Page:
Labels.  Preserving a complete collection of everything published by a label is best done by or with the record label.  We would like to work with labels to get their releases archived and properly cataloged.  “The upcoming Music Libraries program continues the very work that enables our label, and the musicians who record for us, to bring the music of earlier times to audiences today. We are proud to participate in a tradition of preservation that has brought joy to so many through music.”  said David Fox, Co-founder of Musica Omnia.

Cataloging services.  Commercial and non-commercial cataloging services can participate by making sure there are proper links from and to these collections.  The open, community-created catalog has already been very helpful.


Commercial vendors and streaming services.  Links from these collections to commercial services can help users buy and listen to full tracks.  These services might have valuable metadata as well that can help users navigate.

Musicians and bands.  Please create more great works that libraries can preserve and provide access to.  We would like to hear your ideas about making the site useful for both musicians and the general public.

Researchers, historians, and music lovers.  Annotate, organize, datamine, and surface music in the collections, and help us preserve those works not yet in the collections.  “Access to a comprehensive archive of commercial music audio is the key missing link for research relating signal processing to listener behavior,” said Daniel Ellis, professor at Columbia University.  By analyzing the rhythms, keys, instruments, and genres, researchers will help create more complete metadata and aid discovery.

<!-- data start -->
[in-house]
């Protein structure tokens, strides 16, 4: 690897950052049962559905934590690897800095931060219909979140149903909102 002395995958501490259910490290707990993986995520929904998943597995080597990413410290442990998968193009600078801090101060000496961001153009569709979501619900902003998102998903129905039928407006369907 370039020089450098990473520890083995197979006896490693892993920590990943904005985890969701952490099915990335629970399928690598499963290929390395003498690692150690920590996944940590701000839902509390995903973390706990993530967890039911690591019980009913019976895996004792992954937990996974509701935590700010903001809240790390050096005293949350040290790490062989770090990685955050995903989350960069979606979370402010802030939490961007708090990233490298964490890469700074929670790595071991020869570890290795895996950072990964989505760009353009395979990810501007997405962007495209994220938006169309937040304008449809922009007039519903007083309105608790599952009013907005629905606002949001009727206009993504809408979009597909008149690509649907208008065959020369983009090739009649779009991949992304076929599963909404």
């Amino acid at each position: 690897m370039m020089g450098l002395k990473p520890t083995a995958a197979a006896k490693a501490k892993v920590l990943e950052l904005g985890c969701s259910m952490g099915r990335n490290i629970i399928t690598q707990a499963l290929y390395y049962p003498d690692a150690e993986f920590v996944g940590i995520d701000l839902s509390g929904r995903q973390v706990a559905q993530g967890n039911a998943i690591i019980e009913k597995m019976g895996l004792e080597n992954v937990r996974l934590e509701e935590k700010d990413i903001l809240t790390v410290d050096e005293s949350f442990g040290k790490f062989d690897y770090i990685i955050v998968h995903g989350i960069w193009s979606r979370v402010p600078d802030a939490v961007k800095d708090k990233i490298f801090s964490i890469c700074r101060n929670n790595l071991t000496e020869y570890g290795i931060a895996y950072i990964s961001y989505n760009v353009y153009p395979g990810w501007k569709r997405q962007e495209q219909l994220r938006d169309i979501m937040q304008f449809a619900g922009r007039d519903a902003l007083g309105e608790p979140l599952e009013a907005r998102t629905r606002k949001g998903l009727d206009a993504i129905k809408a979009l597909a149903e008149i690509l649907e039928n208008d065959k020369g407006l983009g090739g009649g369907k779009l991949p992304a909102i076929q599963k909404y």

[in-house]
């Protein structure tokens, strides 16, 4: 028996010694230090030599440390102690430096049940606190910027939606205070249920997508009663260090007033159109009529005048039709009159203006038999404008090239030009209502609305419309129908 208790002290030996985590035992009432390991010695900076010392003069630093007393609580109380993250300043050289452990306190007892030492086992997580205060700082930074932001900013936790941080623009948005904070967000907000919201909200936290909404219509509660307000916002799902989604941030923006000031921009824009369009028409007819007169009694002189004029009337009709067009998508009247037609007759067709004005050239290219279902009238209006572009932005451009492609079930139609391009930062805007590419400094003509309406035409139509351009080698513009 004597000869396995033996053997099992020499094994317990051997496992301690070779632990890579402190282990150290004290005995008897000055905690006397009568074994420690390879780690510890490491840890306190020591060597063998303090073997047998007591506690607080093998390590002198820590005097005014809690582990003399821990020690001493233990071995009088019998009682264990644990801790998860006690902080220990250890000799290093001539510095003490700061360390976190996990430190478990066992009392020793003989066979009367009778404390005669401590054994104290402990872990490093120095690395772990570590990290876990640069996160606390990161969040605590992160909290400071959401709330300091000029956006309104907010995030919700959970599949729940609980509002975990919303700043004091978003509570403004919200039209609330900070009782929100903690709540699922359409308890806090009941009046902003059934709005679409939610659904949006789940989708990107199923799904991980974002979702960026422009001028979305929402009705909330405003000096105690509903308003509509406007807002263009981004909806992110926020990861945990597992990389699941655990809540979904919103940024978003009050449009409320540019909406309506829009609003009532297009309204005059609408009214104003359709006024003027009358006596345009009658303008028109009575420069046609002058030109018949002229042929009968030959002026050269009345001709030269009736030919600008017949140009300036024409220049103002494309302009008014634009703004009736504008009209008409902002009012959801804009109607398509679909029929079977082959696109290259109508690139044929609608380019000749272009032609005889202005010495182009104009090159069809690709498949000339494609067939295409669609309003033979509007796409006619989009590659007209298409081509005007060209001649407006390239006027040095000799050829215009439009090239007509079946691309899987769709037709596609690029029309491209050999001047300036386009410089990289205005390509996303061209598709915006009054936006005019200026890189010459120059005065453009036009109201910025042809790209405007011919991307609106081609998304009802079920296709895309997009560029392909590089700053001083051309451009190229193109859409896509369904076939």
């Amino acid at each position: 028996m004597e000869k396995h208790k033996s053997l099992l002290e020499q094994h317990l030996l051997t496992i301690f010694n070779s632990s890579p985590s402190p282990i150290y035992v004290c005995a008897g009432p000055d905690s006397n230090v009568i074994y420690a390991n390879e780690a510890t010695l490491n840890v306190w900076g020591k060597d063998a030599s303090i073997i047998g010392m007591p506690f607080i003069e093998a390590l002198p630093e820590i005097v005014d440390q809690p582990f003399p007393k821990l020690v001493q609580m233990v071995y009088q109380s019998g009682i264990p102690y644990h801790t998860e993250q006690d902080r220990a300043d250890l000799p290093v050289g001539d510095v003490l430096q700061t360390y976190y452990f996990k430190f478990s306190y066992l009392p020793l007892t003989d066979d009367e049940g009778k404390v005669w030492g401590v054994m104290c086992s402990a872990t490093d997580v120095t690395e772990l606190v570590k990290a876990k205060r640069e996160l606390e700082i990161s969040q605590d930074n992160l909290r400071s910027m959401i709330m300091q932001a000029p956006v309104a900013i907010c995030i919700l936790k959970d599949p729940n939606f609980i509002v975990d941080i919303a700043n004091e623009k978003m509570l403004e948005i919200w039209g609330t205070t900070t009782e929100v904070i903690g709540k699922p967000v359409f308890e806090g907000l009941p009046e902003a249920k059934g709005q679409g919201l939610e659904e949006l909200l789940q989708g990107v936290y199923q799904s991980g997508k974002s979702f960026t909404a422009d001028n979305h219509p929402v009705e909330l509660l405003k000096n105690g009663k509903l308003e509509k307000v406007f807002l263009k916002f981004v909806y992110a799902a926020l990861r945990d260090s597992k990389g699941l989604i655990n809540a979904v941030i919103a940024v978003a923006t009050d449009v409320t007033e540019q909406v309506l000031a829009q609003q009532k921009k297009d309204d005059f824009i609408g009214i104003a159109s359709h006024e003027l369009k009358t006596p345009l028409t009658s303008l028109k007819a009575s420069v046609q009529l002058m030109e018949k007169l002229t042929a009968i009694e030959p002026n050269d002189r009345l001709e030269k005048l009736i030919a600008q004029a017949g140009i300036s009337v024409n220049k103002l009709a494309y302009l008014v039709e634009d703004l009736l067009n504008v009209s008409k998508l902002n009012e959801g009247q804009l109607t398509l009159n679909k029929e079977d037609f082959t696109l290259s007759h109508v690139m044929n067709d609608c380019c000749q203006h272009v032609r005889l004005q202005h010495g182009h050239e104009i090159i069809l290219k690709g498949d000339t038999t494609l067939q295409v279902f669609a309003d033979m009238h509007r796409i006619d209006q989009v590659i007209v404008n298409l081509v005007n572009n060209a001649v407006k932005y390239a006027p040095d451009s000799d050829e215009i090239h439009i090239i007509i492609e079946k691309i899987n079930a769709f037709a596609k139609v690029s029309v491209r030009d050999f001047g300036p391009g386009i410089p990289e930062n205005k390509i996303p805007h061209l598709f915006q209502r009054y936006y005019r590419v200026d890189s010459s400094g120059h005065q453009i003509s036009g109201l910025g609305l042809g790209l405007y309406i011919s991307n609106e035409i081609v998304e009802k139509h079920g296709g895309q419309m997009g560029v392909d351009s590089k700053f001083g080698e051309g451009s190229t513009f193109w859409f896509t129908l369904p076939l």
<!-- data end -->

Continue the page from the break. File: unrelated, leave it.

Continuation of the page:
Looking to the future, we hope to expand these shared music collections by uniting the work done by other archives and collectors.  By bringing all of this music and its metadata into a shared library, we hope to bring the richness of our musical heritage to people all over the world.

Visit the Listening Room

Internet Archive
300 Funston Ave
San Francisco, CA 94118
Hours: Fridays from 1-4pm, or by appointment.

If you would like to participate in any way, please email us.

new video and audio player — video multiple qualities, related videos, and more!

Many of you have already noticed that since the New Year, we have migrated our new “beta” player to be the primary/default player, then to be the only player.

We are excited about this new player!
It features the very latest release of jwplayer from

Here’s some new features/improvements worth mentioning:

  • html5 is now the default — flash is a fallback option.  a final fallback option for most items is a “file download” link from the “click to play” image
  • videos have a nice new “Related Videos” pane that shows at the end of playback
  • should be much more reliable — I had previously hacked up a lot of the JS and flash from the jwplayer release version to accommodate our various wants and looks — now we use mostly the stock player with minimal JS alterations/customizations around the player.
  • better HD video and other quality options — uploaders can now offer multiple video size and bitrate qualities.  If you know how to code web playable (see my next post!) h.264 mp4 videos especially, you can upload different qualities of our source video and the viewer will have to option to pick any of them (see more on that below).
  • more consistent UI and look and feel.  The longtailvideo team *really* cleaned up and improved their UI, giving everything a clean, consistent, and aesthetically pleasing look.  Their default “skin” is also greatly improved, so we can use that now directly too